10 Tips for Writing Email Subject Lines

10 Tips for Writing Email Subject Lines

Even though subject lines massively contribute to the overall success of an email marketing campaign, they are often overlooked, taken for granted or made a secondary priority to the body of the email.


Here are 10 tips for writing email subject lines that will give your campaigns every chance of being opened!

1. Test every subject line before delivery

With an email subject Line tester, you can test each subject line before you send it. This is a free tool that can make sending emails much easy. Optimise subject lines and see how they’ll look in recipients’ inboxes.

2. Use the person’s name in the sender field

Getting an email from a real person feels more friendly than one from a company. Use an employee’s name in the sender field, rather than your companies name. For solo consultants, your name might double as your brand however, larger retail and B2B companies can benefit from this strategy, too.


Most email service providers allow you to edit the sender field. Consider using the name of the individual sending the email, or the best point of contact should a recipient have questions.

3. Add Personalisation

People want to feel like they’re more than just another number. So, make your emails even more personable, including the recipient’s name.

4. Use Power Words

Subject lines should inspire readers to take action. So, include power words that motivate audiences to open and click. Such as:


· %off

· 24-hour giveaway

· Back in stock

· Celebrate

· Congratulations

· Exclusive

· Fastest

· Great deals

· Holidays

5. Experiment With Numbers and Stats

Including a number like a percentage can influence an increase in clicks and replies:


There are at least a couple of reasons this might be the case:

  • Numbers are concrete. Subject lines that make vague are less compelling than those that state-specific benefits. For example, “Save 25%”.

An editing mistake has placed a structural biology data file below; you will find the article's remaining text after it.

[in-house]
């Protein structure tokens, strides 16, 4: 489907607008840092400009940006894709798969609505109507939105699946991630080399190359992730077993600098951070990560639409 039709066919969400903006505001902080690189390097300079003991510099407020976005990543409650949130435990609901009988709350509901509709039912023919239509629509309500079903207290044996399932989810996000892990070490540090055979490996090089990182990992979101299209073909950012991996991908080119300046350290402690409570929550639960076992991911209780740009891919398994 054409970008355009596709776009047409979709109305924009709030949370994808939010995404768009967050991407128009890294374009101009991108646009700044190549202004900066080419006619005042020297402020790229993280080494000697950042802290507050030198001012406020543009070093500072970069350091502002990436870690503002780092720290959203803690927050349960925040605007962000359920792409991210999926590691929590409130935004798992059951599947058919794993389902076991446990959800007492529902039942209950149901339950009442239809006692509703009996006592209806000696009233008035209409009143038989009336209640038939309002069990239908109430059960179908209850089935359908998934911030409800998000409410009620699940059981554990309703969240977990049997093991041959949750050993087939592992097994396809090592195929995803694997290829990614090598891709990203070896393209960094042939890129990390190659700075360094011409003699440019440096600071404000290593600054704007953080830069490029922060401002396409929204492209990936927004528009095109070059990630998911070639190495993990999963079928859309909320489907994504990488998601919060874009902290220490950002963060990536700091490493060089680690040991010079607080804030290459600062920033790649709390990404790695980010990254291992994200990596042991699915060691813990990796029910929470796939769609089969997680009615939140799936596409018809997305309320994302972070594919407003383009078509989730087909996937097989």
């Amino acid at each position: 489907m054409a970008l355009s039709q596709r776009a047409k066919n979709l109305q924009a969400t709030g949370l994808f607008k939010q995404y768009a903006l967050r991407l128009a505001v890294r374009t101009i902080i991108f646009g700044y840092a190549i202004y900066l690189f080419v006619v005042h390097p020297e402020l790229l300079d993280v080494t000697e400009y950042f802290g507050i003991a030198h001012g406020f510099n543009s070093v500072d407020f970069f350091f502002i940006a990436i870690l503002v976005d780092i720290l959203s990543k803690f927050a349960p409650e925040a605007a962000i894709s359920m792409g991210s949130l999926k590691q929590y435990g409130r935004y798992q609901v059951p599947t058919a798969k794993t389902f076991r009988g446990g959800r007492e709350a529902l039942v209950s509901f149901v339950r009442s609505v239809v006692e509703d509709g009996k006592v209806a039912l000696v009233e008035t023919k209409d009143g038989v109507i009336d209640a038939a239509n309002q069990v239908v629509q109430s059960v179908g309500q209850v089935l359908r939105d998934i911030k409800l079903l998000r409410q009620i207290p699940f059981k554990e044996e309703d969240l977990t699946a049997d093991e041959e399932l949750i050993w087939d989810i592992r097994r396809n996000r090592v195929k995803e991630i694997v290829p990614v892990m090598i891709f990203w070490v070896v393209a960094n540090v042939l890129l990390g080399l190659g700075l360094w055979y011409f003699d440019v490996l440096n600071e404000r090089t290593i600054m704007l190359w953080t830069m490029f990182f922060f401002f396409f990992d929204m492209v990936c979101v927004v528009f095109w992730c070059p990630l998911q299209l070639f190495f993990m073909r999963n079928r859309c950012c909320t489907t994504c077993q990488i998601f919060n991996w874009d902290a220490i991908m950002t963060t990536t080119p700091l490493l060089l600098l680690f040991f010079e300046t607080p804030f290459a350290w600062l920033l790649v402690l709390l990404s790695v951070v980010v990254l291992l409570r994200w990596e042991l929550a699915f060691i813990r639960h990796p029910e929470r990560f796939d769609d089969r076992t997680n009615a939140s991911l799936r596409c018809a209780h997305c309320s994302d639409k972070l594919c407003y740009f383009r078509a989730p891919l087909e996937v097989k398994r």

• Sometimes, stats are hard to believe even when accurate. You just have to click for confirmation.

6. A/B Test Subject Lines

No study nor external data point will ever be as important as your own results. One way to get insight into what works for your audience specifically is to A/B test as much as possible. Subject lines are one element to split test, and most email service providers make this easy. Here are some shortcuts to get you started:


· Mail chimp

· Campaign monitor

· Active campaign

7. Create a Curiosity Gap

Creating a curiosity gap, you’re enticing your reader with a hint of what’s to come, without giving all the answers away. The curiosity gap can be used to compel people to open your email.


Imagine what it can do for your email marketing. Try to incorporate techniques into your subject line writing, such as:


1. Identify the beginning and end of the story in your email.

2. Leave out crucial information in the middle.


Here are some examples of what this might look like:

  • “The easiest way to achieve your goal isn’t what you think.”

  • “What’s the fastest way to achieve your goal?”

  • “Should you use this tactic to achieve your goal?”

All the above examples leave something out, that can only be fully read by clicking through to the email.

8. Make Use of Available Preview Text

Preview text appears on some emails after the subject line. This space will be filled with copy from the email itself. Leaving it blank is a missed opportunity, as it offers a chance to give your subject line more context.


The subject line inspires urgency such as: the last call, while the preview text offers more specifics such as: exactly how long the offer will remain, and how much can be saved.


Using preview text is simple: write your subject line, then add context. Here are some ideas:

  • Tease an offer, then add more specifics.

  • Include information about additional content in your email (that isn’t implied by the subject line itself).

  • Ask a question in your subject line and, use the preview text to tease an answer.

See how it impacts opens and clicks.

9. Never Use All-Caps

It sounds like you’re shouting in your email and in your reader’s face.

10. Experiment With Emojis

Emojis are more than just fun illustrations. They can actually help improve opens on emails. In fact, using emojis have seen a 56% increase in their unique open rates.

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